China is expected to be one of the first major economies to launch their sovereign currency with regulators suggesting that the introduction of the digital currency would allow China to internationalize the yuan and break the US dollar’s monopoly on international payments. Cointelegraph further discussed this aspect with Adrian Huntelar, Customer Success at Coinsquare, a digital asset platform, who said:
“It is the largest pilot digital currency in the world. Among the global economic powerhouses, China has a first-mover advantage thanks to the successful pilot in 4 cities in 2020. It remains an open question whether the success of the Digital Yuan could strengthen China’s role as a player in international finance. “
China’s central bank is too collaborate with the Hong Kong Monetary Authority (HKMA). The two are in the preliminary stages of testing the digital yuan for cross-border payments. The HKMA has partnered with the Bank of Thailand through a joint research project launched in 2019 to address issues with cross-border payments and digital currencies, which is now in its second phase.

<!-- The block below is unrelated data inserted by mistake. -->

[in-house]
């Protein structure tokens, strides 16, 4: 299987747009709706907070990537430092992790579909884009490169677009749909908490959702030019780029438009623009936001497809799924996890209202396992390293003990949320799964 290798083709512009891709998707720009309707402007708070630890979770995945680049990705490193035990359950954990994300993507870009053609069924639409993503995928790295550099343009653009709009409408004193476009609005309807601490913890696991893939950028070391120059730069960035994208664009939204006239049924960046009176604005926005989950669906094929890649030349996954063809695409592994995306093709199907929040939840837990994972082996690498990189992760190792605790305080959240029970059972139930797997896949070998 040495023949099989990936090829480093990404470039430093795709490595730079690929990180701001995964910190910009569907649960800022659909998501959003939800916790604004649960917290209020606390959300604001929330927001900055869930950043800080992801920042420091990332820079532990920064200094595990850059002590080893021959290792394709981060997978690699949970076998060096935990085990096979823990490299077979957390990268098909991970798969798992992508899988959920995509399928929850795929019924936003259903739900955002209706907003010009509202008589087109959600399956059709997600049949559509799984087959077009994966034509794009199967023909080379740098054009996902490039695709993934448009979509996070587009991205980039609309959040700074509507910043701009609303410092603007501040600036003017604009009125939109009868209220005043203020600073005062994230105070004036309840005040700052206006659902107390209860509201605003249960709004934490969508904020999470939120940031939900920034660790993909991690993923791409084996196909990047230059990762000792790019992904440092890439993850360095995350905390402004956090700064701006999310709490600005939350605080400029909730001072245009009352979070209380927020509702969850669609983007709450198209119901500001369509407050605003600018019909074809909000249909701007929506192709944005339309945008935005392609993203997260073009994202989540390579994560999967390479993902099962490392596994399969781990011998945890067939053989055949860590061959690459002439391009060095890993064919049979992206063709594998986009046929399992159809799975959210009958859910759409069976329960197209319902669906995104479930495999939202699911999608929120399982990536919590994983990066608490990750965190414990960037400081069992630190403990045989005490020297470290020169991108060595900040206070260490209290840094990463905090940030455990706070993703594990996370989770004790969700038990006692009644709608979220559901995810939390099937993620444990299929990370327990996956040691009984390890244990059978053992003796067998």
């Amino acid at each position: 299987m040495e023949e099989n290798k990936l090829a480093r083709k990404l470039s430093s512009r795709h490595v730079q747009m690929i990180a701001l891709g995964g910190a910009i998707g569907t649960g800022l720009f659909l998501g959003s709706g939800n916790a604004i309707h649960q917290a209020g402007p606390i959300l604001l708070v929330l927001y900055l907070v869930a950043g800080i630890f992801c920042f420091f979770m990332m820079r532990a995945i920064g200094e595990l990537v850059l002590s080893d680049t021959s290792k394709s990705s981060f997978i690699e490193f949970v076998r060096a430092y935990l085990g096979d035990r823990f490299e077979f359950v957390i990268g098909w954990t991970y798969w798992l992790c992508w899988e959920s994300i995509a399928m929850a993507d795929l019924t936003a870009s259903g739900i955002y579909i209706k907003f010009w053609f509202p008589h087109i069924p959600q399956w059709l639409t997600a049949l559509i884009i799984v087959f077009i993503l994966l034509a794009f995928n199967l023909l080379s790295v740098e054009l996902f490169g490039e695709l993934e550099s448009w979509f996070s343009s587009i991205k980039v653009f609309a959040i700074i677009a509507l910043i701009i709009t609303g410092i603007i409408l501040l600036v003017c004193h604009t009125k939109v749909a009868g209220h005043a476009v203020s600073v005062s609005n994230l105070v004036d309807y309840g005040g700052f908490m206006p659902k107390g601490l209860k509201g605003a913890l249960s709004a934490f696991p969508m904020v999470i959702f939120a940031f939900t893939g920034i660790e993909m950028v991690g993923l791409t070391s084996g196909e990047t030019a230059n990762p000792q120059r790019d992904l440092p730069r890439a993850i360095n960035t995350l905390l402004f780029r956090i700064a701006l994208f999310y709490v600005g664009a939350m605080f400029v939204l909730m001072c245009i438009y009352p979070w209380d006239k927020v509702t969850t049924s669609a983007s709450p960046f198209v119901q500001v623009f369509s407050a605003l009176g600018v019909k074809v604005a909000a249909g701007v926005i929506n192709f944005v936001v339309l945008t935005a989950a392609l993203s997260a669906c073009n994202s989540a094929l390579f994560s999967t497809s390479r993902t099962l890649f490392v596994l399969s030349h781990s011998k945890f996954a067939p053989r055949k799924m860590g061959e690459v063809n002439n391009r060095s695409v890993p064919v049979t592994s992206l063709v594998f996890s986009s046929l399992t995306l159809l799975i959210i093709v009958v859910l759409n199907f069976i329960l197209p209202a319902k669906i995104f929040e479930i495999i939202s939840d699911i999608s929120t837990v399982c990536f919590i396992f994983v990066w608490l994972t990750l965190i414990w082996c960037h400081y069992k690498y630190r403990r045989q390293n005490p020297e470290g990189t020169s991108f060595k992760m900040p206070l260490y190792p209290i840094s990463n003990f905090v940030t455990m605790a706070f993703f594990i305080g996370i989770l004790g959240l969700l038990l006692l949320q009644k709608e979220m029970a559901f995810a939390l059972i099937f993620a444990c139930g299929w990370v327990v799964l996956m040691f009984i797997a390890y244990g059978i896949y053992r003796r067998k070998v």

Given the significant population in China and the high penetration of mobile internet users, the digital yuan could be the best example of the use cases and feasibility of CBDCs in both retail and wholesale scenarios. According to information released in early November, digital yuan pilots tested more than 2 billion yuan, or $ 300 million in transactions in more than four million separate transactions. While the yuan appears to be the first major currency to be launched in a digitized format, it is concerns about privacy of user data and its use, an aspect that the Chinese government does not seem to be concerned about at the moment.